And the site's photo library includes more than 150 animal images! Students can print out two copies of 14 of those images (28 images in all) and attach each image to an index card. Mark two more cards with the words "Wild Card." Flip the 30 cards over and arrange them in five rows of six cards. Your students are all set to play Animal Concentration! Let them take turns flipping over two cards at a time, trying each time to locate a matching pair.

WAY DOWN SOUTH, IN DIXIE!

The Birmingham Zoo Web site is another favorite of mine!

Along with its Animal Movies and its African Safari features, I like the site for its searchability. Just type the name of an animal into the search engine, and the search engine will dig up all references on the site to that animal. Visit the "Visit the Animals" section for a list of the zoo's animals, each linked to a page with easy-to-read information about the animal's appearance, range, habitat, diet, and so on. And the site's "Animal Omnibus" offers links to information about all kinds of animals!

Students can use the Birmingham Zoo's "Visit the Animals" page for a simple activity. Invite students to choose ten or twenty animals on the list. (Vary the number depending on their grade level and abilities.) Then each student sets up a page with three columns on it -- one column labeled Birds, one labeled Mammals, and one labeled Reptiles and Amphibians. Students organize their list of animals by placing each animal name in the correct column. If students aren't sure about any animal's classification, they can click on the animal's name to learn more about it.

HOME AGAIN!

Let's head back to California for a couple more zoo visits. First stop: The Oakland Zoo. The zoo's "Discover the Zoo" page will transport students to some cool stuff. Included are virtual tours of an African Savannah, an Asian rain forest, and the land "down under." And the "From A to Z" section offers a nice clickable list; click on an animal name to learn more about it.

The site offers another nice student resource: From the site's main page, click on "Teachers and Kids" to access a student's guide for writing animal reports!

Sure, you could assign an animal report. Don't forget to provide students with the URL for the site's Hints for Your Student Report. Or this site offers another fun option: Students can read the fun facts about animals on the site's Animal Tales page. Then the site's Treasure Hunt page offers a little quiz to test students' fun-fact comprehension.

And on the way back to San Diego, let's make one final stop -- at The Los Angeles Zoo. On the zoo's Web pages, students can read about the zoo's latest animal baby arrivals. And they can read a story about Baby, the zoo's Indian python. The tales zookeeper Jay Kilgore has to tell will amaze kids! ("The largest meal she ever ate was 35 pounds," says Kilgore.) Students can also read about the zoo's California condor conservation efforts.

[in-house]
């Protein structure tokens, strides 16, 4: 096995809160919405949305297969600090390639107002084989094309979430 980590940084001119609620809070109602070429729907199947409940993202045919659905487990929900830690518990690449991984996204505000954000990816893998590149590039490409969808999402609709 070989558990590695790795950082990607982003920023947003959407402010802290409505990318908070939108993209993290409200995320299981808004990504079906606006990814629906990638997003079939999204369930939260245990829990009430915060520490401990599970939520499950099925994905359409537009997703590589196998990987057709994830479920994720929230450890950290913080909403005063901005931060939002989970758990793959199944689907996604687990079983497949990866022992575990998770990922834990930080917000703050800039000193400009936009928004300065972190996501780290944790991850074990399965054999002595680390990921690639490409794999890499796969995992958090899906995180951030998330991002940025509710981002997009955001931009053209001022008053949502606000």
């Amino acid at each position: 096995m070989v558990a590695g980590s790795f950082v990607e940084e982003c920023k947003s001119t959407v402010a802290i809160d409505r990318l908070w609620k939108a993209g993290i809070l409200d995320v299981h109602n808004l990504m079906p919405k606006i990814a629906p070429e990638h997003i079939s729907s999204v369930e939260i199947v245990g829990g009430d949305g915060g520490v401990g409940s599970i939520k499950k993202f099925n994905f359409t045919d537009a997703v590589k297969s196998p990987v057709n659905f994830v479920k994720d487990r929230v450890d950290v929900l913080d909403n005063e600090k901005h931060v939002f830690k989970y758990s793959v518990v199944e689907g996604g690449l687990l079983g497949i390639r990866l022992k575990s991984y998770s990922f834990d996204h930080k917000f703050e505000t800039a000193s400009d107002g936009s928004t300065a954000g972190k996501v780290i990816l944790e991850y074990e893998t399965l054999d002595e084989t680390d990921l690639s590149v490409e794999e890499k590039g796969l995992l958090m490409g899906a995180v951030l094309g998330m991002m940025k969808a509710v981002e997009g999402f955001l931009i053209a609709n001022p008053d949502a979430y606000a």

Invite students to create a timeline showing events in the California condor recovery program. See the dated timeline information on the site.

CRISS-CROSSING THE U.S.

There are bunches of other great zoo Web sites out there. Here are a few more worth checking out:

  • The Denver Zoo The site includes a map of the zoo that is absolutely gorgeous! You could post geography skills questions about the map by the computer and let kids answer the questions while looking at the online map. (Or you can create a learning center by printing out the map and hanging it on the wall next to the questions.)
  • Cincinnati Zoo and Botanical Garden The site's Field Guide to Animals and Plants is under construction. As of today, the Field Guide's Mammals, Birds, and Reptiles pages offer excellent resources for your students. The Fish, Invertebrates, and Amphibians pages are in the works.
  • Pittsburgh Zoo Links to many pages of information about animals housed at the zoo.
  • Zoo Atlanta Check out this site's educational activities.

MORE ACTIVITIES!

Be sure to check out this week's Education World LESSON PLANNING story, Animals of the World. There you'll find two teaching masters -- one for Internet beginners and one for more experienced surfers -- that will engage students in an Internet scavenger hunt! The hunt draws on a handful of the excellent zoo Web sites previewed in this story.

AND DON'T MISS THESE GREAT SITES!

  • AZA Photo Gallery Links to about 30 of the most beautiful animal photos you've seen! What a great bulletin board they'd make, surrounding a world map with yarn leading from each animal to its "home" on the map!
  • ZooNet This excellent site is your ultimate resource for linking to zoos all across the U.S. and around the world. Animal links, animal pictures, and special "endangered species" pages are included.

Article by Gary Hopkins
Education World® Editor-in-Chief
Copyright © 1998 Education World

06/15/1998